Ozzie, Services and Virtualization Will Get The Cloud Started Too

In an interview Ray Ozzie indicated that email and collaboration, a.k.a. Exchange, SharePoint and online Outlook, is what enterprises will turn to first as apps are put in the cloud. I don't disagree, and I think that's probably true as far as enterprises go. Enterprises are generally the toughest customers to satisfy because their requirements are so much more extensive. More than just recoverability, you have transaction volume requirements, auditing, systems management, and service levels that must be met. Millions of dollars are at stake during a relatively few minutes of downtime, or by not meeting a regulatory requirement.

But the cloud will, and is, initially driven by two things: online services software and virtualization. The things that naturally go in the cloud are software like SaaS and web-based apps, online storage shared between computers, and sync for a user's personal devices. In general either more consumer oriented (one by one) type apps or targeted SaaS applications -- those are what we see shaping the cloud today. Meanwhile back in the enterprise datacenter, virtualization is preparing enterprise organizations for one day using the cloud to host and distribute parts of their IT infrastructure just as their own physical data centers do today. The more enterprises virtualize their infrastructure, the easier and more accustomed they will be to moving parts into the cloud. As virtualization matures in both the cloud and the enterprise datacenter, so too will the tools and systems to manage virtual infrastructure.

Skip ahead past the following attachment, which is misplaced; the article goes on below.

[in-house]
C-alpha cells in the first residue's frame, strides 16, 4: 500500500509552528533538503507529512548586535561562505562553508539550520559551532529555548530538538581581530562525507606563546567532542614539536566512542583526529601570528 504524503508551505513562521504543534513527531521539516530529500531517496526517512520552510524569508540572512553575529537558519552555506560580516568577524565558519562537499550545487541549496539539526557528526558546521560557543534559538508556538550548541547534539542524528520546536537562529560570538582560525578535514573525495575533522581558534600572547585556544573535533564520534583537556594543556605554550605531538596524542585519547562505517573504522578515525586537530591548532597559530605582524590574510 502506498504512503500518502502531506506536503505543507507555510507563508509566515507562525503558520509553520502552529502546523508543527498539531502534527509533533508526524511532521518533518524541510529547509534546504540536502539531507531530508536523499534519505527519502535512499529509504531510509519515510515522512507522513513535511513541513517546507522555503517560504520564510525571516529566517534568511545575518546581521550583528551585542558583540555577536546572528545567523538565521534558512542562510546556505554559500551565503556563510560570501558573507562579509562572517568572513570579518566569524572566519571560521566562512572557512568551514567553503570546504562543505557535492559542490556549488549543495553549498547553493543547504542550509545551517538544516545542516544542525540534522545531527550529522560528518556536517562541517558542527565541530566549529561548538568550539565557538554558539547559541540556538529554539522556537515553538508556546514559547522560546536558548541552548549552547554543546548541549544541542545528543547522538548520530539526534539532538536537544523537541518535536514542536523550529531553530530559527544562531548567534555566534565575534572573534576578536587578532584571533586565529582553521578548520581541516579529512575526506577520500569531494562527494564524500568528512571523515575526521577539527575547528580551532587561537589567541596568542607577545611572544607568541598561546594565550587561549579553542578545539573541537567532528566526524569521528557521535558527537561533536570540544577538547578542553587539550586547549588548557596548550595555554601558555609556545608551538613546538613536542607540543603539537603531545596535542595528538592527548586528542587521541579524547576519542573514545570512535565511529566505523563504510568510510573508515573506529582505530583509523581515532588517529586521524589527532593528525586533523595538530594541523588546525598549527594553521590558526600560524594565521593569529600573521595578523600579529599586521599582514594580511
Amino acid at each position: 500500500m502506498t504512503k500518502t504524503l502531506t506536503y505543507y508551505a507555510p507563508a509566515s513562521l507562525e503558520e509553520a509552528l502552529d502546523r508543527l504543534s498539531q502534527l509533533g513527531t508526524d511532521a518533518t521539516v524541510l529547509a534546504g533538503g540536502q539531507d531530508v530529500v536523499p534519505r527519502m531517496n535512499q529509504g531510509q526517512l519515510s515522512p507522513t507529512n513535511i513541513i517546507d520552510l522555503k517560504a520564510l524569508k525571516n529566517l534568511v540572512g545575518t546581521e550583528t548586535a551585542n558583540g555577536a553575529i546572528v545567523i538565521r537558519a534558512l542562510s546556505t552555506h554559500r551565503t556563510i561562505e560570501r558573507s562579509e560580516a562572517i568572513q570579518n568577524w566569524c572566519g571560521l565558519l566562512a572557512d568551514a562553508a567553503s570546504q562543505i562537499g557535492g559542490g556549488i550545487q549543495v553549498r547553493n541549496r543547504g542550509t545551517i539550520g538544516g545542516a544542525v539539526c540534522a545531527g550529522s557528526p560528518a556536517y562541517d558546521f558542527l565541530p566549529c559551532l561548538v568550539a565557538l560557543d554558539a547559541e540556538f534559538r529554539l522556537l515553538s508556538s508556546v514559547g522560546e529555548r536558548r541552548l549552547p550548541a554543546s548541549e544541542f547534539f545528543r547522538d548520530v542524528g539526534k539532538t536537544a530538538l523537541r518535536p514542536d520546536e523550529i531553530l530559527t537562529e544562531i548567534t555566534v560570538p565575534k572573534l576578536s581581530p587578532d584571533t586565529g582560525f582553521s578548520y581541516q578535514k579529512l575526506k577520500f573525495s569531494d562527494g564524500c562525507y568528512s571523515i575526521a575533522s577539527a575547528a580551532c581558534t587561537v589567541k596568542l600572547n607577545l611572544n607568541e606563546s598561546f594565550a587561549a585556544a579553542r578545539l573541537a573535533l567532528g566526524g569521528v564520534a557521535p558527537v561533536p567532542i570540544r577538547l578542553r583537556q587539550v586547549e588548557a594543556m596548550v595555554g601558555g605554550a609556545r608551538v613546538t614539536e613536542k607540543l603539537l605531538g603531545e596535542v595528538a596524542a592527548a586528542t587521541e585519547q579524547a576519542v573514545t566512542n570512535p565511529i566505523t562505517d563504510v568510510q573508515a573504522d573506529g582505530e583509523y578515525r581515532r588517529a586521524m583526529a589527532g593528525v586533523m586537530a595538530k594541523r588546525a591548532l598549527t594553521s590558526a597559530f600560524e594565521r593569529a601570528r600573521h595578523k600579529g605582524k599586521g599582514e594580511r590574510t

My experience in working with Amazon EC2 that while powerful, we are still dealing with the infrastructure at a very low level (images, volumes, generic machine specs, and lots of low level sequential tasks, etc.) It feels a bit like "bear skins and stone knives". Bringing up instances can take 10, 20, 30 minutes or more at times. (And the EC2 cloud can run out of capacity, btw.) Understandably there's a big virtual image being pushed around the network and loaded onto some machine but patience is required to work in the cloud. FYI - I ended up automated a good deal of the startup, monitoring and then shutdown using Ruby so that there would be less waiting in front of a computer to see if one AMI instance is done loading so another upon which it is dependant can start up.

Yes, Exchange, online Outlook and SharePoint are the first services Microsoft is offering. That's in part to combat Google's encroachment into Microsoft's customer base. But Microsoft's Azure will, just as Amazon's EC2 has, host many other SaaS and web online apps and storage.

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